Team Develops Method for Glycosylating Proteins

By Jason Socrates Bardi

Alfred Hitchcock, who is famous for meticulously planning every shot of some of his movies before he exposed even a single frame of film, once remarked that actors should be treated as cattle—presumably so that they can be herded through their scenes the way he wanted.

Like making movies, producing glycoproteins—proteins that have specific carbohydrates (sugar groups) covalently attached to them—is a process that is sometimes easier to envision than enact. Molecules, like actors, can be difficult to work with.

Nature excels at attaching specific sugars to specific amino acid residues within proteins through posttranslational modification, and, by some estimates, more than half of all the proteins in the human body have carbohydrate molecules attached. Posttranslational modification is widely used by nature to modify the folding, stability, activity, and interactions of proteins, playing a central role in cell signaling, development, immunology, and many other important biological processes.

Scientists would likewise like to have a way to create these same molecules in the laboratory in order to have an easy way to examine the effect of glycosylation on the structure or function of proteins and to develop glycosylated therapeutics, such as certain antibodies, cytokines, erythropoietin, and other medicines. These goals have been hindered, however, by the lack of a convenient and reliable laboratory method for producing selectively glycosylated proteins.

Now a team of scientists from The Scripps Research Institute (TSRI) has developed a powerful method that takes a huge step in the direction of developing such a method. The team was led by Professor Chi-Huey Wong, who holds the Ernest W. Hahn Chair in Chemistry, and Peter G. Schultz, who holds the Scripps Family Chair in Chemistry. Wong and Schultz are also both members of The Skaggs Institute for Chemical Biology at TSRI.

Using a technology developed in Schultz's laboratory to site-specifically introduce unnatural amino acids into proteins, the team has demonstrated the ability to create glycoprotein "mimetics"—proteins that contain unnatural glycosylated residues that mimic naturally glycosylated proteins.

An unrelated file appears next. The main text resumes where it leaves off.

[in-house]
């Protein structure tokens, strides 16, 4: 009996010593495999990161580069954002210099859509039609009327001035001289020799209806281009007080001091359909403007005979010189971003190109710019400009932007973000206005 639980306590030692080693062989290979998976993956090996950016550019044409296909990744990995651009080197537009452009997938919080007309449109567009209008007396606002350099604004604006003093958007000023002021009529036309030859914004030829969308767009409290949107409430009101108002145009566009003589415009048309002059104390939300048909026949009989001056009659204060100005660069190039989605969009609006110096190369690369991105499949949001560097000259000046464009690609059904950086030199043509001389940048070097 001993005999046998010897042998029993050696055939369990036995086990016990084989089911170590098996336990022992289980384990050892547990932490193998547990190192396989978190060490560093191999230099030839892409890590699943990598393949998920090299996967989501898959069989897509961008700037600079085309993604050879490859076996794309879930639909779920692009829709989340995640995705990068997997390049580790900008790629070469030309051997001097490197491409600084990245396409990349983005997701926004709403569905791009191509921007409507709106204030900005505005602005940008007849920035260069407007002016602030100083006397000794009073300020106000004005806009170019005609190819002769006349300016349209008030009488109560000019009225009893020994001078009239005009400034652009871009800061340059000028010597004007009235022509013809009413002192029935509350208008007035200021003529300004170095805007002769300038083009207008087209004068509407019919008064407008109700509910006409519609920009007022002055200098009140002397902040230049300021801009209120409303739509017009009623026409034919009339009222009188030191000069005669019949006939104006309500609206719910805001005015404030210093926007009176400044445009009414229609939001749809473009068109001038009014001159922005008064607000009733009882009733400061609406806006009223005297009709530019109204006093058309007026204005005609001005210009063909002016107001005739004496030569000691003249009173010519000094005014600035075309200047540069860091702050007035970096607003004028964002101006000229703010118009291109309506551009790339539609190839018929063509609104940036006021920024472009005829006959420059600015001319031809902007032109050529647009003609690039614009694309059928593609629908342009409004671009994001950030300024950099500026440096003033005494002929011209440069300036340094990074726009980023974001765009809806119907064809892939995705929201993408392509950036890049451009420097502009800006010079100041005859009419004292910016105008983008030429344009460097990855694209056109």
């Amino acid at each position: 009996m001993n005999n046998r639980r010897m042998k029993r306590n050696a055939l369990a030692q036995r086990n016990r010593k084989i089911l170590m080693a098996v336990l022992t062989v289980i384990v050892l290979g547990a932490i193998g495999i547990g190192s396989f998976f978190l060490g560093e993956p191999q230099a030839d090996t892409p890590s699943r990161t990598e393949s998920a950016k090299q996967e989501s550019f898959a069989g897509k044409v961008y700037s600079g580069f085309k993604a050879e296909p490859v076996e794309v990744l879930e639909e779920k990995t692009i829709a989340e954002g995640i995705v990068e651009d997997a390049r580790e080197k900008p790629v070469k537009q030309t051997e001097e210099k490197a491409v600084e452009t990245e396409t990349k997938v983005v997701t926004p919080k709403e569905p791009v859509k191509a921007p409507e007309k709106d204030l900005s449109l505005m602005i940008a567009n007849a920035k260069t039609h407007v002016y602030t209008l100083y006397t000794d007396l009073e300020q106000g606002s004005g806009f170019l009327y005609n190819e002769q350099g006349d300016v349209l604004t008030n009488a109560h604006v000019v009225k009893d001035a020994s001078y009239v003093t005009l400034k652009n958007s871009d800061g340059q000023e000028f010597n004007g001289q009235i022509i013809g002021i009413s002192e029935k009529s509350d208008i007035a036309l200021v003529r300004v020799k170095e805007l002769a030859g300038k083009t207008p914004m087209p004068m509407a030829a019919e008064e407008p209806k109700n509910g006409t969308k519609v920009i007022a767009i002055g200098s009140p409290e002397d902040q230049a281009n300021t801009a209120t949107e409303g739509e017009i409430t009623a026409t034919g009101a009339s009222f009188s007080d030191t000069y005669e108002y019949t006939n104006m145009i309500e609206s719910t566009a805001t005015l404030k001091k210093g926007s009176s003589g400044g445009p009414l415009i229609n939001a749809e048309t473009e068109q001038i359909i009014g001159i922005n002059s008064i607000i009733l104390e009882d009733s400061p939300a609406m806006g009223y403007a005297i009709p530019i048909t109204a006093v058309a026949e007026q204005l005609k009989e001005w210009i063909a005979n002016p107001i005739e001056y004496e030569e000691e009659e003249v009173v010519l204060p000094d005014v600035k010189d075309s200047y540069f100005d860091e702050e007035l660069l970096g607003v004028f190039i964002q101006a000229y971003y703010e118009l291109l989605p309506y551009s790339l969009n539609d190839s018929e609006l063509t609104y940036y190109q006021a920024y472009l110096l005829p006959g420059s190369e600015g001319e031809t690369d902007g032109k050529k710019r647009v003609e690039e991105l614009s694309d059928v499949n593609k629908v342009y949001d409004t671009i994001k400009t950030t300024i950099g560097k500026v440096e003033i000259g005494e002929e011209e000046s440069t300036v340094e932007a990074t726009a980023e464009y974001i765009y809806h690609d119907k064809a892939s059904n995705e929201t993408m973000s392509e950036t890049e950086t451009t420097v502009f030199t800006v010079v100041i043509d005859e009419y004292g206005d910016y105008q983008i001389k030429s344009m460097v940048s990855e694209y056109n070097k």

In the study, Schultz, Wong, and their colleagues engineered a codon within a gene that codes for a small domain of the staphylococcal protein A. In response to this engineered codonan unnatural amino acid—called p-acetyl-L-phenylalanine is inserted into the protein. This unnatural amino acid resembles the natural amino acid phenylalanine but with a "keto" group attached. The keto group is like a chemical handle to which the sugars can be attached.

Schultz and Wong found that when they incubated the keto-containing protein with a sugar solution containing the sugar aminooxy saccharide, the sugar was covalently attached to the protein at the end of the day. They further found that they could sequentially attach a second sugar to the first, and a third sugar to the second through enzymatic manipulations.

This technology is general enough to synthesize glycoprotein mimetics of any protein that can be expressed in E. coli, say the authors.

To read the article, "A Method for the Generation of Glycoprotein Mimetics" by Haitian Liu, Lei Wang, Ansgar Brock, Chi-Huey Wong, and Peter G. Schultz, please see J. Am. Chem. Soc., 125 (7), 1702 -1703, 2003.




Two routes to sweetening proteins. Schultz, Wong, and colleagues glycosylated the unnatural amino acid-containing protein with three sugars. They were able to attach the sugars both one at a time (clockwise steps) and all at once. Image by Haitian Liu. Click to enlarge.